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Are dads sidelined during pregnancy?

Dadnatal’s Jimi Baxter shares his thoughts and experiences

Author Jimi Baxter
Categories   Family

The Edit

I was intrigued when I first saw this title. I’ll be honest and say I don’t think that we are often sidelined. I think it’s more accurate to say that dads can often sideline themselves during pregnancy.

Ultimately the end result of feeling left out, neglected and useless is the same, but the root cause is quite different.

Let’s start with an obvious yet important point: it is not our bodies (as dads) that go through such a dramatic change (Couvade Syndrome and paternity weight gain aside), and nor do we get to experience the incredible and eclectic cocktail of hormones. Highs and lows like never before, often flying from one end of the spectrum to the next in what can feel like the blink of an eye. We will never fully understand how it feels to grow a tiny person (or persons) inside of us, and let’s just pause here to appreciate how amazing a thing it is to create and grow a life inside of us! Finally, we will never understand the experience of childbirth: the pleasure, the pain, the joys, the trauma. I can hear a few sighs of relief from here. And so, on behalf of all dads everywhere: new, old, experienced, or expectant, thank you from the bottom of our hearts to our wives, spouses, surrogates, women everywhere who have experienced pregnancy and childbirth. You are truly amazing.

Reading back and seeing what we miss out on, this is where I think we as dads sideline ourselves. It’s not an unfair system or society sticking us in a corner, I reckon we are overwhelmed by so much change that we take a step back to try and take stock of what is happening. This I think is where a lot of us begin to feel unimportant and uninvolved: we don’t really understand what is happening and so don’t feel we can fully get involved for fear of failing our partners or ourselves.

So, how can we get more involved?

For me there are two parts to this answer. The first is simply to show up and want to be involved: be there for your partner physically and emotionally. Taking an interest in what your partner is doing, feeling, thinking, experiencing. Maybe even taking on extra jobs at home. All of this will show that you care and could help her to relax, something that is so important throughout pregnancy but especially towards the due period.

Perhaps though the most important thing we can do is educate ourselves. When my wife was pregnant with our first baby, I admit to knowing absolutely nothing about what was going on with both my wife and the baby. What little I knew was the remnants of GCSE biology I think, but over the years my nugget of information had worn down to next to nothing: nine months; cravings; uterus; placenta; baby. Pretty ignorant to be fair, and I wanted to change.

The obvious answer was to learn, so I bought a couple of parenting books and read whatever my wife gave me. I also listened when she was talking about what fruit or vegetable the baby was at whatever week. I didn’t know much but I could tell you about the different stages of labour for example, or possible complications during pregnancy or birth. I was definitely a bit more informed and that made me more confident at the birth: I didn’t feel like I had to sit in a corner and let her crack on, I was there holding her when she needed it, encouraging her, holding her hand, supporting. It was empowering and I think it also encouraged me to bond with the baby.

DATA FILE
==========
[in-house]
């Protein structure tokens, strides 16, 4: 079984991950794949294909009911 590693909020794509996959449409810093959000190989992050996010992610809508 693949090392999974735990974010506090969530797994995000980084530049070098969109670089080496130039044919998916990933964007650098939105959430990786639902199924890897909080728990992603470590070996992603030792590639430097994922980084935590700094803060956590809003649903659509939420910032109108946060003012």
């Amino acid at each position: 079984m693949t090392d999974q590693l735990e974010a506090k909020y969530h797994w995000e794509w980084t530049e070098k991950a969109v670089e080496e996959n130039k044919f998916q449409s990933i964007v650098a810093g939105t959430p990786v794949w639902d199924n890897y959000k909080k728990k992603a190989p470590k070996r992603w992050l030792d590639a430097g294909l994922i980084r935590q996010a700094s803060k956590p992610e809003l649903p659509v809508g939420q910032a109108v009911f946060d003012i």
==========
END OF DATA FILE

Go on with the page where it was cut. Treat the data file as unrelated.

The real breakthrough for me was with baby number two. We started reading up on hypnobirthing (highly recommended), and the foundation of this is understanding how pregnancy works. What the hormones do, how to release them, your rights during the birth etc. I kept reading and felt more engaged: I understood why stuff happened; the importance of creating a calm and relaxing environment and also how amazing the whole process is and the women who go through it.

So where to start? As with many things, there is so much information out there it can be hard to know where to begin. The NHS offer a free course which we did with our first: I found it informative, but it covered all of the things I had been reading so I didn’t feel I gained anything from it. The big one often mentioned is NCT, which tends to have a strong social side, but we moved back late from the US and were too far along to find a group (and couldn’t pay), so I can’t speak for that.

What I have found from reading and speaking to people is that these courses are all aimed at the mum to be (and quite rightly, she is the star of the show), but there isn’t really anything from dad’s perspective, and so a lot of the material may go over our heads or not engage us.

A final note before I sign off is to accept that things will change, whether physical, emotional, financial changes to plan for, not to mention changes to lifestyle, energy levels and maybe even dietary. Change is a necessary and healthy part of life and should be embraced. A little empathy will go a long way: however hard you find the pregnancy; it is also a real challenge for your partner too. Try not to cling to the way things used to be, instead focus on all the positives having a baby will bring to your lives, because there will be so many.

Author Jimi Baxter

Jimi is a dad of 3: Kit (4), Margot (2) and Laurie (8 months), married to the lovely Sophie and lives in leafy Hertfordshire. A wine merchant by trade he is also a yoga teacher and runs the weekly Dadnatal Yoga for Dads livestream. He is always happy to discuss delicious wines, beers and spirits (Bourbon is his current favourite if you fancy buying a present) and also give advice on building strength, flexibility and mental resilience through yoga. No stranger to depression and anxiety, please reach out if you ever need to talk.

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